Stephenson used data from actual elevation maps to accomplish that goal. Distributed depicts the landmarks of the modern financial empire, tracing Wall Street and the Google campus with thin lines of code. The buildings dissolve and then reform as you move through the experience, which takes viewers beneath the surface of the economy and uses those same lines of code to build a post-capitalist future from the ground up. Despite their seeming permanence, the film implies that these landmarks are artificial and we shouldn't be afraid to question and restructure the very foundations of our reality.

“The object of the book is to show that the economy is synthetic,” says Rushkoff. “It’s not a condition of nature. It’s a set of rules. Once you understand that, then all of this stuff is plastic and open for discussion.”

“These are the most powerful buildings in the world but these spaces are essentially fabricated,” adds Stephenson. “They can be taken apart and put back together and reconfigured.”

Girl giving thumbs up sign Photo credit: Brian Simon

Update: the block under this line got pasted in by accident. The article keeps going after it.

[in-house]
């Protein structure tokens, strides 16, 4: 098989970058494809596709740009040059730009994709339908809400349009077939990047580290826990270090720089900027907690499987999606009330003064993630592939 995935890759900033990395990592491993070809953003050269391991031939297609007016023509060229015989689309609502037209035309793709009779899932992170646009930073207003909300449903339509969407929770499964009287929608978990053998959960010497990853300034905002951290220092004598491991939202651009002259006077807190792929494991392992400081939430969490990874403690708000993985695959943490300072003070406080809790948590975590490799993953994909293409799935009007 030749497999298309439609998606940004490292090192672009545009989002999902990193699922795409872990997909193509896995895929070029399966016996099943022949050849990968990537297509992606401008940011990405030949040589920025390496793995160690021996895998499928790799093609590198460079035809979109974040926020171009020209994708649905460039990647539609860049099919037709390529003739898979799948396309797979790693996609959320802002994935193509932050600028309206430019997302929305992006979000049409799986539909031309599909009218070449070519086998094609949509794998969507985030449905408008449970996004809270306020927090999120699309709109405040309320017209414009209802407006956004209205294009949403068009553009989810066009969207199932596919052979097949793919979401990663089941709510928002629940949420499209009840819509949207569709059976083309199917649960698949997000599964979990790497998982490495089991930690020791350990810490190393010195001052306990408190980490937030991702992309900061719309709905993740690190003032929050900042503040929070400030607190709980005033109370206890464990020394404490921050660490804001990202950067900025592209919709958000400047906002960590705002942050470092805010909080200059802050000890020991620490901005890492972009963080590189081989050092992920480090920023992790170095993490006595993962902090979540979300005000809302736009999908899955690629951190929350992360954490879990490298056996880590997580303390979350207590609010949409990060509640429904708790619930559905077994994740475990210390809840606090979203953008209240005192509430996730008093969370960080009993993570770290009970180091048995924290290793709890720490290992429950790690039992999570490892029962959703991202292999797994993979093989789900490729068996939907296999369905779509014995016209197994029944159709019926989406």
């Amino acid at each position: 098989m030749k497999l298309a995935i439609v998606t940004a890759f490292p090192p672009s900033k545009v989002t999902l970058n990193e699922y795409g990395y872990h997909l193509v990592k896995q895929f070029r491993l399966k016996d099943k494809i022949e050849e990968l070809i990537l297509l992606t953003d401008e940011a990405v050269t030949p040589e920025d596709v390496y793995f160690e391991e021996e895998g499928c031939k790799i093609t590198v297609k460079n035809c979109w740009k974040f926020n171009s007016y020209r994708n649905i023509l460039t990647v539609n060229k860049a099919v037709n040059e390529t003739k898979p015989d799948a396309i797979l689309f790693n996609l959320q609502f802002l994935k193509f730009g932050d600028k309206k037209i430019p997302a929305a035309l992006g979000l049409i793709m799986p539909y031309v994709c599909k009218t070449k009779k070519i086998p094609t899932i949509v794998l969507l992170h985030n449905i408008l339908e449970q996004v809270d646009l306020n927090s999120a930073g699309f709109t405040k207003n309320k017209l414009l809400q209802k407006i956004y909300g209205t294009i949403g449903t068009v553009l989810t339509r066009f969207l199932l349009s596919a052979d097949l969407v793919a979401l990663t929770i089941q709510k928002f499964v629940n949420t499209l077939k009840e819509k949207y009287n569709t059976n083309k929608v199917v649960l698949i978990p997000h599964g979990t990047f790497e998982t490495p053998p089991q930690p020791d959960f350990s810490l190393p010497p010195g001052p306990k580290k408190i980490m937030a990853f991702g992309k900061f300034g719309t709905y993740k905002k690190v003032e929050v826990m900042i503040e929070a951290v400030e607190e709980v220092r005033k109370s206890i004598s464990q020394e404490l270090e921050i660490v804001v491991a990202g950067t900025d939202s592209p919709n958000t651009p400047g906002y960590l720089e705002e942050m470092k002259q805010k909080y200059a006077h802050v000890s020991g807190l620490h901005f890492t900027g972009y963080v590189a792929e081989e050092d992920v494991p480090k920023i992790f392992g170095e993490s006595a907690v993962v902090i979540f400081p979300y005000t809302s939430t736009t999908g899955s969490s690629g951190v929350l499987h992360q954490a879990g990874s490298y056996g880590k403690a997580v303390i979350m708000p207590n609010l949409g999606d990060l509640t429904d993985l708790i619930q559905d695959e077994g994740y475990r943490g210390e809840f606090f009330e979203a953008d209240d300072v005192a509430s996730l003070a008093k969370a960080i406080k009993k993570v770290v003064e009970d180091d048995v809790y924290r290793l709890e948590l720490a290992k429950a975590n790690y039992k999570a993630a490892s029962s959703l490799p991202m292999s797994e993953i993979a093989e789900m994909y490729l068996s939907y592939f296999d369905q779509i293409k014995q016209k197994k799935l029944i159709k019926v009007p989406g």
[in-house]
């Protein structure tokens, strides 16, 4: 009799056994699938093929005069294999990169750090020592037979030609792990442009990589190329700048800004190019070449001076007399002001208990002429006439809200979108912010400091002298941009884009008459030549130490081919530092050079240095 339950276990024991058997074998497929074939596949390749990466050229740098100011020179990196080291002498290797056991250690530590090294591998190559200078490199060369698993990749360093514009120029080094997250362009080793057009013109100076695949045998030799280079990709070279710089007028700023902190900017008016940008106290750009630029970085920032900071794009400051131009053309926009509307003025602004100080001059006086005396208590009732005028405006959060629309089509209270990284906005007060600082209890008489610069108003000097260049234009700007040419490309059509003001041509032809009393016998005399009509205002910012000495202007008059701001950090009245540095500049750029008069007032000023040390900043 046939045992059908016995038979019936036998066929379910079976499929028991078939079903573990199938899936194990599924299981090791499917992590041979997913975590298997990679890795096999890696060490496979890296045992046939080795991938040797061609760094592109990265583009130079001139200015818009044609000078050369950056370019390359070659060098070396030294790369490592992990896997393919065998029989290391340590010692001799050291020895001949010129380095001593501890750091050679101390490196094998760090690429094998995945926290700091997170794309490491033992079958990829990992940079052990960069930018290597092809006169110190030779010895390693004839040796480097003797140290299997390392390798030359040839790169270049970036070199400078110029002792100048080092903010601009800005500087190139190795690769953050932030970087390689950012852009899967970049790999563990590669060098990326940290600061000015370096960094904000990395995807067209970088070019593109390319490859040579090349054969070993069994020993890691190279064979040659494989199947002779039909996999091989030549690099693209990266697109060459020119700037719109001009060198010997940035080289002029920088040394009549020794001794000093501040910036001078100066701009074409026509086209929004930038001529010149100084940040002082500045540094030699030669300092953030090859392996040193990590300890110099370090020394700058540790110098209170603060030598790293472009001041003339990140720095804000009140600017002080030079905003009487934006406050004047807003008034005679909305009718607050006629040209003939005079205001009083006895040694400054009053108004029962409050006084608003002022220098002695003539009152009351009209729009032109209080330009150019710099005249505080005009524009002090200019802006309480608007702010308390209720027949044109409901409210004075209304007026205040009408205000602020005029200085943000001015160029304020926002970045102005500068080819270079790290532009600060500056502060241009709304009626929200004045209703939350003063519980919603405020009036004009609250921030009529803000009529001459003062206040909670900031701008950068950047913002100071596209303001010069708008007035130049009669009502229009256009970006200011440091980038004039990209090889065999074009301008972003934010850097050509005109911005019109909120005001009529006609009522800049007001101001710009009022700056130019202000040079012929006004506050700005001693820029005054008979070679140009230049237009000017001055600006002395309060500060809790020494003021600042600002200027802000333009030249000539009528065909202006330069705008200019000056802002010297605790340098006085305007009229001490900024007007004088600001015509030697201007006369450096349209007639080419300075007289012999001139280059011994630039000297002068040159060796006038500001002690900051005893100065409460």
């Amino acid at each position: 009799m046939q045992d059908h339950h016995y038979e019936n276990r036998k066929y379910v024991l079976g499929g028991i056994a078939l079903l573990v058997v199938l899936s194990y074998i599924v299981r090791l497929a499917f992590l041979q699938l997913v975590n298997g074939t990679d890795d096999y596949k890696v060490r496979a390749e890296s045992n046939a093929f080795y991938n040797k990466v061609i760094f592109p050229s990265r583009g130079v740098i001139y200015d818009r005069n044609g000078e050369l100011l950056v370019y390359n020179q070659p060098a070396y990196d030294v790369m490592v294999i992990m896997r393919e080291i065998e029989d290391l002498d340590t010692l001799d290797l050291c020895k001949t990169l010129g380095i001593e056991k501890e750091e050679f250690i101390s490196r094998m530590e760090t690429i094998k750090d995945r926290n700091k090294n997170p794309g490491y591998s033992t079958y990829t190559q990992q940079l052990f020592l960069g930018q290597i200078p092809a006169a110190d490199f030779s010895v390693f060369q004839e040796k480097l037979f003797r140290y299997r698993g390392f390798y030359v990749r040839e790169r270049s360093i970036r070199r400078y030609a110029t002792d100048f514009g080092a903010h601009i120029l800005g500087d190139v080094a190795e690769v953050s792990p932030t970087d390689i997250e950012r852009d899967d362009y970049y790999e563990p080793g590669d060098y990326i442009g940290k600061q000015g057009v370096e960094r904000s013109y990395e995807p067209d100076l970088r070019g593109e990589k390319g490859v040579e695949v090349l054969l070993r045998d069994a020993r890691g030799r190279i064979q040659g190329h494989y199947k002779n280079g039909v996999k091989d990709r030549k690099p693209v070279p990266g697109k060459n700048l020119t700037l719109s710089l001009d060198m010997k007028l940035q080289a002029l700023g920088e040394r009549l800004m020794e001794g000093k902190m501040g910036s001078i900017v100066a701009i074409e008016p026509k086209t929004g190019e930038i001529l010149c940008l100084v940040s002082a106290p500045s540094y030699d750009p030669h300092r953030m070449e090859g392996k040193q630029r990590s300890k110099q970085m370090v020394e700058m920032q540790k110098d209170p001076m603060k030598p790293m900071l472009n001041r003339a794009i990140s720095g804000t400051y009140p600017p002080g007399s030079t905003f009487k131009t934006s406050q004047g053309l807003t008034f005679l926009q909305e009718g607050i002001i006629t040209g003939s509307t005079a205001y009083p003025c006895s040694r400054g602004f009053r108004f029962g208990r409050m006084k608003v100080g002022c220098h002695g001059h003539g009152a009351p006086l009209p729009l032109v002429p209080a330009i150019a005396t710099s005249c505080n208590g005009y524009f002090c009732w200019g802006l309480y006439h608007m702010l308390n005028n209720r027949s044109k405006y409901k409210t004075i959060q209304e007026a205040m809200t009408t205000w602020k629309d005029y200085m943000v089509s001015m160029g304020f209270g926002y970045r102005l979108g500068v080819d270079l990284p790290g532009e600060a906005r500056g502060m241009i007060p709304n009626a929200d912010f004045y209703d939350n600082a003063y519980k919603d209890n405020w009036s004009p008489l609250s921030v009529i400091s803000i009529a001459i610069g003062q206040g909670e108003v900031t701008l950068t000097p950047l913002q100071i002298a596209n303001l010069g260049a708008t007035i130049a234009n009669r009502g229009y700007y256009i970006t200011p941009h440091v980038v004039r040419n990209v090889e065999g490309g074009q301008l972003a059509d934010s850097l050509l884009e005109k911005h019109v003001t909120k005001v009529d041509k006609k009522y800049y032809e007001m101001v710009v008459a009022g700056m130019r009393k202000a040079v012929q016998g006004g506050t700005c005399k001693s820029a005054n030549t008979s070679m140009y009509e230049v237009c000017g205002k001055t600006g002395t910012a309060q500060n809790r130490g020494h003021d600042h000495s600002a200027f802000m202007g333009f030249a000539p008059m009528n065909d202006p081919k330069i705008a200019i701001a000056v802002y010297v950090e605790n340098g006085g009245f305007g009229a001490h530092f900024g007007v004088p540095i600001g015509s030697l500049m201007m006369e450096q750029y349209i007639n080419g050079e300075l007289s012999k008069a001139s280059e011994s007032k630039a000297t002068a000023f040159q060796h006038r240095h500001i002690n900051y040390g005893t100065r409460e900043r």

For the CFC Medial Lab, Monday’s event is an attempt to put those lessons into practice. Rushkoff’s talk and the short film, Distributed, are part of a broader grass-roots project conceived by the CFC Media Lab in collaboration with the Toronto Public Library System. Monday’s event which combines the lecture with a VR experience is the beginning of a series of evocations for a “distributist future” they urge us to collectively create.

“Our partnership with the Toronto Public Library is organic and bottom up in nature,“ says Ana Serrano, Chief Digital Officer of the CFC. “Our goal is to arm local communities with the tools they need to create more open, inclusive and distributist economic models, from starting local currencies, to creating land trusts, to developing platform cooperatives, to templates for creating community gardens and so on.”

Natalie Kertes, Senior Producer of Cultural & Special Event Programming at Toronto Reference Library, agrees. “We believe our role is as much to create knowledge as it is to safeguard it. We’re excited by this new collaboration with the CFC Media Lab as we experiment with new ways to engage the community on the question and creation of our collective ‘distributist futures.’"